Here is the unit that was pulled from the car, no leaks, but stained from leaf debris in Vent housing.
Here are the two different styles that are being sold for this car, the left unit is the style that's in my car, the right unit is the same style as what's offered as OE Replacement and is by 4seasons.
My main question is should i keep the unit i have now or should i get the one that is the OE, higher air flow, style?
I sure would enjoy having the air blow properly out of the vents again.
Is there a difference because of the R134a refrigerant with either of these 2 different Evaporators?
Meaning left for R134a and right for R12? Because the system was updated for R134a refrigerant.
Or is it a matter of the one on the left being much cheaper than the one on the right that I ended up with the left one?
I can get the left one for around $80, the right one is about $130.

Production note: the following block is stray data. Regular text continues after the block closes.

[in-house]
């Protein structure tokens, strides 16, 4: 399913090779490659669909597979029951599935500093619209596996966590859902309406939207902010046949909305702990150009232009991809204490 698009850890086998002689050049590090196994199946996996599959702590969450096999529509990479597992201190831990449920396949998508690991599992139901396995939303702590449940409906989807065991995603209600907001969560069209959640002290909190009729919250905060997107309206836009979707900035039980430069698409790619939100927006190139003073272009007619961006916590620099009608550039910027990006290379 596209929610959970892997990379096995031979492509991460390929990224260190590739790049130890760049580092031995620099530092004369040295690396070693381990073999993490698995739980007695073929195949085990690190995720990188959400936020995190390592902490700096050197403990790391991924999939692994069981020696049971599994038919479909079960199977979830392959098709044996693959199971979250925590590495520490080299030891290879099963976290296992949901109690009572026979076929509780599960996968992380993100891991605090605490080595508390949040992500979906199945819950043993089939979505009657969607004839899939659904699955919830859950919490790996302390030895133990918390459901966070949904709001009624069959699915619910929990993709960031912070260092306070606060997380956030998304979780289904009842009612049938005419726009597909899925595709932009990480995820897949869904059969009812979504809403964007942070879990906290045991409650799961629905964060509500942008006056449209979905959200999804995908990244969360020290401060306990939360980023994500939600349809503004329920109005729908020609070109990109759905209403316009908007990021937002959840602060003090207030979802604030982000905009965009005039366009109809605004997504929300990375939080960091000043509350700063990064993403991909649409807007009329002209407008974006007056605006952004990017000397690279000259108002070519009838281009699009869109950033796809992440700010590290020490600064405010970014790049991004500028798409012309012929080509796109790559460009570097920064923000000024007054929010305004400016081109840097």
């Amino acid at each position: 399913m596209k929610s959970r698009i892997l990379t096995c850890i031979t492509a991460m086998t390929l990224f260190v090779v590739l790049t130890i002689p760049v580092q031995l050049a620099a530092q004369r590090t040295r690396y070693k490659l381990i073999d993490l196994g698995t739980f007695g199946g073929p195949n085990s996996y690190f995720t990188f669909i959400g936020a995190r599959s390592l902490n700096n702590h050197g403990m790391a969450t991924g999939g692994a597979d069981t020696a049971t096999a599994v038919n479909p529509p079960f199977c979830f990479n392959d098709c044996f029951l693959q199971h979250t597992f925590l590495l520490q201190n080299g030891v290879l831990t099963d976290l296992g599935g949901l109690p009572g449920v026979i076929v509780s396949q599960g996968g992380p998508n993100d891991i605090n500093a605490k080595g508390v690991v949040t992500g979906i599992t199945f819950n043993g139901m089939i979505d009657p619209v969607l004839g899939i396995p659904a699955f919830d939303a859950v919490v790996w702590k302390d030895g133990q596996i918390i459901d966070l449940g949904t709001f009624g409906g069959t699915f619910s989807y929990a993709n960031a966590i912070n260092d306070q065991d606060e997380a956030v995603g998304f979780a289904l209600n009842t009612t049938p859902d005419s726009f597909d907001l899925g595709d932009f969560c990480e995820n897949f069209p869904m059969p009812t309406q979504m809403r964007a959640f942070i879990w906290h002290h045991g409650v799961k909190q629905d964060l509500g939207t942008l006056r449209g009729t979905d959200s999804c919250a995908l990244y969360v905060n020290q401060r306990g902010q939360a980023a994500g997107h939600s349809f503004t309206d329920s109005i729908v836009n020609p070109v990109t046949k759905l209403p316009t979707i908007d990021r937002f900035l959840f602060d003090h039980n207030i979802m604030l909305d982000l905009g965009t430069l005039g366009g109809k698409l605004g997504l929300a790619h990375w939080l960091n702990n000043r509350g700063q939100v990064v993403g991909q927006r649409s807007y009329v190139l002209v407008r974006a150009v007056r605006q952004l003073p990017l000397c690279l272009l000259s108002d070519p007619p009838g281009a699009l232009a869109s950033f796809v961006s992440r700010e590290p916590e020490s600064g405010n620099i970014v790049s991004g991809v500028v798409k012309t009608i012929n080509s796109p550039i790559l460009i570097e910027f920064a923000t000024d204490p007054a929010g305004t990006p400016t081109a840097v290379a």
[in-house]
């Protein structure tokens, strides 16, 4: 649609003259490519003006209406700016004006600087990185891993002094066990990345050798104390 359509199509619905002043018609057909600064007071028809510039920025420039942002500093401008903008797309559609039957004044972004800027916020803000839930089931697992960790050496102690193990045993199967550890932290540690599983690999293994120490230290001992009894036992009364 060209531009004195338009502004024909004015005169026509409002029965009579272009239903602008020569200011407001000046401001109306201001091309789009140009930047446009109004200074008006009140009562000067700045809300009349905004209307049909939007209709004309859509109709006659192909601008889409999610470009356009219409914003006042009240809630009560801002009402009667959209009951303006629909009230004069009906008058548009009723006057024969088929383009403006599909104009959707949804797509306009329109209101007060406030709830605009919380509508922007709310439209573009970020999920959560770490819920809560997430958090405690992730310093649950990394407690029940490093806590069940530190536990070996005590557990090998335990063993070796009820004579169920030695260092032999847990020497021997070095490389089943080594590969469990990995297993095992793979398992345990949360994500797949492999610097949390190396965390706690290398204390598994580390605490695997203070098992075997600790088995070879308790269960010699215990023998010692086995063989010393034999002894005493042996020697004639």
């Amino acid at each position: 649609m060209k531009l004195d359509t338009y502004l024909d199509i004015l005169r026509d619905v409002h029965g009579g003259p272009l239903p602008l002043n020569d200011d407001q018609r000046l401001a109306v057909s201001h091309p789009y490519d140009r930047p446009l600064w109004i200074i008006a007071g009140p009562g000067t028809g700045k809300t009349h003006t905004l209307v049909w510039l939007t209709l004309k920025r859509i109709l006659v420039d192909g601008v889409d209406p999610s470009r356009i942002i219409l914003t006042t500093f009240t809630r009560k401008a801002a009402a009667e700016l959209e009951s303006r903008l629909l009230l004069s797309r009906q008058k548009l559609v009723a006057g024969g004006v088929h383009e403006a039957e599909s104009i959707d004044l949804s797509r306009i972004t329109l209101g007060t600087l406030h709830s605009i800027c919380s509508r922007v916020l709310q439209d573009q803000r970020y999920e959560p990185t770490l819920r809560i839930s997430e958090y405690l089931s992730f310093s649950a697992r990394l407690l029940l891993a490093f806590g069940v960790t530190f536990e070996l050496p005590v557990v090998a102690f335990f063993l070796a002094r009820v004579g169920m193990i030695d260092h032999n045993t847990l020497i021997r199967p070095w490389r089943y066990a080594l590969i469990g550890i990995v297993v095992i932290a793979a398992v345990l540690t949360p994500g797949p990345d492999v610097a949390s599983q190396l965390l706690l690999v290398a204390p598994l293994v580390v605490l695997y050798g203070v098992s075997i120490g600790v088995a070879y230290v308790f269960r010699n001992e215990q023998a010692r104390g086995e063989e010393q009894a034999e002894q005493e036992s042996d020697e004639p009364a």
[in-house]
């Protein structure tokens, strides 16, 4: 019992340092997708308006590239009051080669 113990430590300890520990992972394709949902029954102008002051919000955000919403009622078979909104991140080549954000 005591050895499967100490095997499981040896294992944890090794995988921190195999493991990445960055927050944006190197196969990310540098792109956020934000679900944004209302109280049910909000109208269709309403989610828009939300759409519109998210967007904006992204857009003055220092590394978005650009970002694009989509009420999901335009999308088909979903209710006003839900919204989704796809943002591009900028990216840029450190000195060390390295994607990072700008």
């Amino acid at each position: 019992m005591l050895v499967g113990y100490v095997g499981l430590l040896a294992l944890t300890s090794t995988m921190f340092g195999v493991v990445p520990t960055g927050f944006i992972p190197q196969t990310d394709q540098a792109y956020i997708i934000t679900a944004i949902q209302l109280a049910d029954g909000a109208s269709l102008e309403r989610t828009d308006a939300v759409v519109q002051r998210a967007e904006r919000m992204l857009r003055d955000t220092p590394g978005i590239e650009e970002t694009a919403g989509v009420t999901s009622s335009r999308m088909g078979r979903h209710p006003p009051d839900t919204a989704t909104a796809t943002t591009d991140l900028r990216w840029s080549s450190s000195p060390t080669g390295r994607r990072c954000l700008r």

Edited: Tue July 13, 2010 at 2:19 AM by Riptides99
I learned to not ever throw the doves on the passenger floorboard of my pickup. The recirculatipon A/C air will suck the dove feathers through the blower and clog the evaporator.
You have almost answered your own question with comments on abnormally low air flow.
Isentropic Efficiency=Ratio of Theoretical Compression Energy/Actual Energy.
AMAZON.com: How To Air Condition Your Hot Rod
I've been racking my brain over the why was the car using parts that weren't actual OE if taken to the dealership for repair.
And I think I remember that the local small town dealership here didn't have the tools to do the system with properly so they sent it off to a "Ford Certified" shop who did the actual A/C replacement another town over.
Upon getting it back the air blew out badly so the dealership ordered some parts then replaced the fan motor and fan unit a few days afterward.
I understand now about answering my own question, it wasn't so clear until I really put it all down in the forum last night, about the bad air flow, and whether to replace it or not.